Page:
When it comes to testing capacitors, frankly, I'm in the dark.
Which is why I was and am so grateful for the following information about testing capacitors, from an anonymous visitor, who took it upon him/herself to provide this information for me to share with you.
The information about testing capacitors is copied here exactly as received. He/she and I both hope you find it useful and helps you resolve one of the many reasons why, from time to time, your air compressor will not start.
"I'm probably too late to help the original poster, but someone might find this thread and be thankful for a little insight.
There are various ways to test capacitors, but for your average handy person, there's an easy way to tell whether they are good or bad.
Generally, capacitors themselves fail in one of two ways: they become an open circuit, or a dead short. When they're a dead short, usually they trip a breaker or explode, so most likely it's not dead shorted. I'll tell you how to test it after letting you know about the other "capacitor failure" that's just as common as the capacitor itself.
The start capacitor for one model of a a Bostitch air compressor is shown below.
That's a connection failure. Look closely at the terminals where the capacitor connects. Are they rusty? Are the push-on connectors loose? Are they discolored, like they were overheating? Is there melted plastic around the area? All those things could mean a bad connection... I even had one where the terminals and wire connectors were fine, but the rivets that held the terminal (push on tab) on the capacitor were rusty enough that there was no connection. The electrical test to the rivet showed a good capacitor, but not to the connector.
You Need At Volt Meter / Ohm Meter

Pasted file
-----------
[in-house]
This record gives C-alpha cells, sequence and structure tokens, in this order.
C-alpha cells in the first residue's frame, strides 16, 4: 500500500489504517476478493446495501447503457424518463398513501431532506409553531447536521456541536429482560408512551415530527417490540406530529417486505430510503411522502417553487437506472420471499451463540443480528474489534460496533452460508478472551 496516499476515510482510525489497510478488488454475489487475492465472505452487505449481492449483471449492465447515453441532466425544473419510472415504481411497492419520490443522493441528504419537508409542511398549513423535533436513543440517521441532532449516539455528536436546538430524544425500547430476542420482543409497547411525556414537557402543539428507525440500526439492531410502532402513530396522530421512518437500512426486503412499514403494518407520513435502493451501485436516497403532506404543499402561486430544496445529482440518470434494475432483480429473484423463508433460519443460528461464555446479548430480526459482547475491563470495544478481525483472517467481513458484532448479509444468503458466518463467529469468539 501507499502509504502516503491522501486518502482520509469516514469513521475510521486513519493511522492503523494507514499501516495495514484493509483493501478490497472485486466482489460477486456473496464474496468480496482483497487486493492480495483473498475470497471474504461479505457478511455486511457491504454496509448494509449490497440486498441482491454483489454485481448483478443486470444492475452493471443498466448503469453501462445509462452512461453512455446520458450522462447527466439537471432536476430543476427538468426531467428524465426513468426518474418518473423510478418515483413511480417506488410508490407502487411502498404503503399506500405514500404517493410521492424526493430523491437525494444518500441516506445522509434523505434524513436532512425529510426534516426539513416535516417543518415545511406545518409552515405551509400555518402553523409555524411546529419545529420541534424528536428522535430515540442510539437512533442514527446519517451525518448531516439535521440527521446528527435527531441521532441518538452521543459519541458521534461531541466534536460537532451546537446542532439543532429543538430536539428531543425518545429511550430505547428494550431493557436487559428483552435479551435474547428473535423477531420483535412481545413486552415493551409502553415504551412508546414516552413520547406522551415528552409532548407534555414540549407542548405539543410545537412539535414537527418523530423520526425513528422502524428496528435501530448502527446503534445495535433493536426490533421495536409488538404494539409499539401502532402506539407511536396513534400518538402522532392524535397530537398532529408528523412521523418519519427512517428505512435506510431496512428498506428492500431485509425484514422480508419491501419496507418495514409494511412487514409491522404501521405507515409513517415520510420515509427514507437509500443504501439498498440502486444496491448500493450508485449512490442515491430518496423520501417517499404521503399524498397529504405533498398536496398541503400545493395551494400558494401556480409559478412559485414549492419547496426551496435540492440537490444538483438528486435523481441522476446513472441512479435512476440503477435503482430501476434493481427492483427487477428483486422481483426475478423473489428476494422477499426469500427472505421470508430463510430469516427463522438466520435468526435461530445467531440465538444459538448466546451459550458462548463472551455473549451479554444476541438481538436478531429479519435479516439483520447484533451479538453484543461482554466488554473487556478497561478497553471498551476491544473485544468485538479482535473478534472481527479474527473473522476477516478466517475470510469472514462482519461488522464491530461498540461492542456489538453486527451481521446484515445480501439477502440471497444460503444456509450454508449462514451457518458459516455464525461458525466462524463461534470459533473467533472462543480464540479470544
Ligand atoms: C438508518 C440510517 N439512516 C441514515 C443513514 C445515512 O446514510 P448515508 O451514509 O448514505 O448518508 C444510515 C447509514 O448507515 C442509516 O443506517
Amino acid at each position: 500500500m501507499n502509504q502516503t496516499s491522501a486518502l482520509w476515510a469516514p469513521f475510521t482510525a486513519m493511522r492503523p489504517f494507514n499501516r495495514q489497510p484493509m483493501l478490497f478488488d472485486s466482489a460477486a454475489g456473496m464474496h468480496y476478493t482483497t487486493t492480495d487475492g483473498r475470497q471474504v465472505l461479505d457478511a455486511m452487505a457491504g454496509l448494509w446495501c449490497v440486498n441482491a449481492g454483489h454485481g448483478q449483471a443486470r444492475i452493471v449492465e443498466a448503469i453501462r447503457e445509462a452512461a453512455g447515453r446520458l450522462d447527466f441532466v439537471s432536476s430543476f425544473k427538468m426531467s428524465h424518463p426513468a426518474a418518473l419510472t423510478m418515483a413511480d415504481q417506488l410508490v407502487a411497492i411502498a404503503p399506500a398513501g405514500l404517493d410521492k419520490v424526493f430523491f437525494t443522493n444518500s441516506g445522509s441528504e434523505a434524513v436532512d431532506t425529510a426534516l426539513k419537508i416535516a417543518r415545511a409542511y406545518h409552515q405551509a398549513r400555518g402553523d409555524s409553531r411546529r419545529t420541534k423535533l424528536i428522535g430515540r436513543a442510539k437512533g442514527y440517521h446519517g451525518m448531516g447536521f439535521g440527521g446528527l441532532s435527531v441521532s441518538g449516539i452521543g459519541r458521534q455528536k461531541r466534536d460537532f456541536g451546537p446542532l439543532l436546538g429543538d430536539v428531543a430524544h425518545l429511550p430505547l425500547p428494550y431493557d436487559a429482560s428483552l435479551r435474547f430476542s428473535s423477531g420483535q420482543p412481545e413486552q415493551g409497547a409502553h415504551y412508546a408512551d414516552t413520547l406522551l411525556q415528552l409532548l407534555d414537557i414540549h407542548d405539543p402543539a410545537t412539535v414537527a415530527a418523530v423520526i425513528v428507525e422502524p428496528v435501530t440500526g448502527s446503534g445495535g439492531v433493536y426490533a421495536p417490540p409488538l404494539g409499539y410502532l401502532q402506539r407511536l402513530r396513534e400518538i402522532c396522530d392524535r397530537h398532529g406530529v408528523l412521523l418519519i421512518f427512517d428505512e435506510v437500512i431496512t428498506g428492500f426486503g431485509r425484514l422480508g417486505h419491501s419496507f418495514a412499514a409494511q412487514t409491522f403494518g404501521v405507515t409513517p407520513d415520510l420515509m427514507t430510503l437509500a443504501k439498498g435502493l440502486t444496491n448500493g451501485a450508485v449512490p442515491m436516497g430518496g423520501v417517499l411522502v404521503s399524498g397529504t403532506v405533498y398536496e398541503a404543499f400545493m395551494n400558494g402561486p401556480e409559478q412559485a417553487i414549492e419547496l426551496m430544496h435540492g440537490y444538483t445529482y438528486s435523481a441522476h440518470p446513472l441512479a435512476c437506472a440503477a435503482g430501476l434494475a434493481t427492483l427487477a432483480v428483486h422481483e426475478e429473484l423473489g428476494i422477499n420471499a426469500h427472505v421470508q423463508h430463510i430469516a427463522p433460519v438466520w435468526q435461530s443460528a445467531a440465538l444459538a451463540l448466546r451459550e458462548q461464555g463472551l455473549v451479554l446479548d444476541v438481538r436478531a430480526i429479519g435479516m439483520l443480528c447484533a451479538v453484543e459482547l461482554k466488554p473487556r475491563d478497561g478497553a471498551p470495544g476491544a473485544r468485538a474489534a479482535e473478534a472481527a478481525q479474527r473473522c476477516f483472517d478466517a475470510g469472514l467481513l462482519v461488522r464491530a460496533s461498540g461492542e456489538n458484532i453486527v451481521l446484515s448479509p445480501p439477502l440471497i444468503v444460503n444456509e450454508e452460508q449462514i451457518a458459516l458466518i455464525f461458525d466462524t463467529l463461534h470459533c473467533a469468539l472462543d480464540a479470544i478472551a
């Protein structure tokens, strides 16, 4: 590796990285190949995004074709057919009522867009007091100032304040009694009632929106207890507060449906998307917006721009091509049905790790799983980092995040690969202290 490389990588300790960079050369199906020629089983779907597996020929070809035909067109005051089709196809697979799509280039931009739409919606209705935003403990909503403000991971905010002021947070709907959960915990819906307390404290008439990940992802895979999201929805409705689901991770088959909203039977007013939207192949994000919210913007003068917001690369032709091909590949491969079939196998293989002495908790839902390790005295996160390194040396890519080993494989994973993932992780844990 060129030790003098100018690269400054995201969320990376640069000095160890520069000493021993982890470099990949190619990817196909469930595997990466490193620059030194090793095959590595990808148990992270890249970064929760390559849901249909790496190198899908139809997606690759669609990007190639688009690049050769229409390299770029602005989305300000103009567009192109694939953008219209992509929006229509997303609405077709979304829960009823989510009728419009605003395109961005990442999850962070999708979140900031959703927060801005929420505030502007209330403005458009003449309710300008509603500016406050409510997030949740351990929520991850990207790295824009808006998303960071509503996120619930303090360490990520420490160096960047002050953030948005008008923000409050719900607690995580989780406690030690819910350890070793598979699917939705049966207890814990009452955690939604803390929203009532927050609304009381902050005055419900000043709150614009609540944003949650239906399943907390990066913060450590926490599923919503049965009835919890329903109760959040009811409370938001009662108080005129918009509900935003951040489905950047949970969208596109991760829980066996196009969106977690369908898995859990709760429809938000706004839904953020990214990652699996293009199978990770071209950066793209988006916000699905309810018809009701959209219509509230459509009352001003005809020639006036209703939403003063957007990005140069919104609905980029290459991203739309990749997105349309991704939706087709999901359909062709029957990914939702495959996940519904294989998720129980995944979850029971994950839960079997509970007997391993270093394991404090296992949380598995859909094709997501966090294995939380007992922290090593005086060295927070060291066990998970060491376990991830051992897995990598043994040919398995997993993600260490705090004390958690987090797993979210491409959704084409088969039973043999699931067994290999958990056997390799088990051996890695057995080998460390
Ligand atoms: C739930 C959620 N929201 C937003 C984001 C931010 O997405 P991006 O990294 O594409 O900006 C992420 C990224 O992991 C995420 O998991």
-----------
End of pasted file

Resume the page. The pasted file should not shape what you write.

OK, to check the capacitor you need a volt meter/ohm meter. Do not touch the terminals of the capacitor with your fingers or metal objects before you're sure there is no charge on the capacitor! It could have up to 1.4 times the voltage that the motor takes (the actual peak voltage reached by a 120V ac line is actually over 170! 120v is just the equivalent DC voltage, or the root mean square of the sine wave... but that's another story).
Step one - CHECK VOLTAGE on the capacitor with your volt meter set on DC Volts. Make sure to check all the terminals on your capacitors, and push your probes hard enough to dig in through the crud or surface oxidation. Does it read close to zero? Great. If you read that accurately, then it won't melt the tip off a screw driver that you will short across the terminals to make extra sure. Again, push it hard enough to make a good solid contact with both terminals, but no other metal (and make sure you are not touching the screw driver or anything that could lead to a shock). If you were wrong about the reading, or didn't have the voltmeter turned on, there will be a really strong "zap!" - a spark that might melt a chunk out of your screw driver.
Please go here for more information on testing capacitors.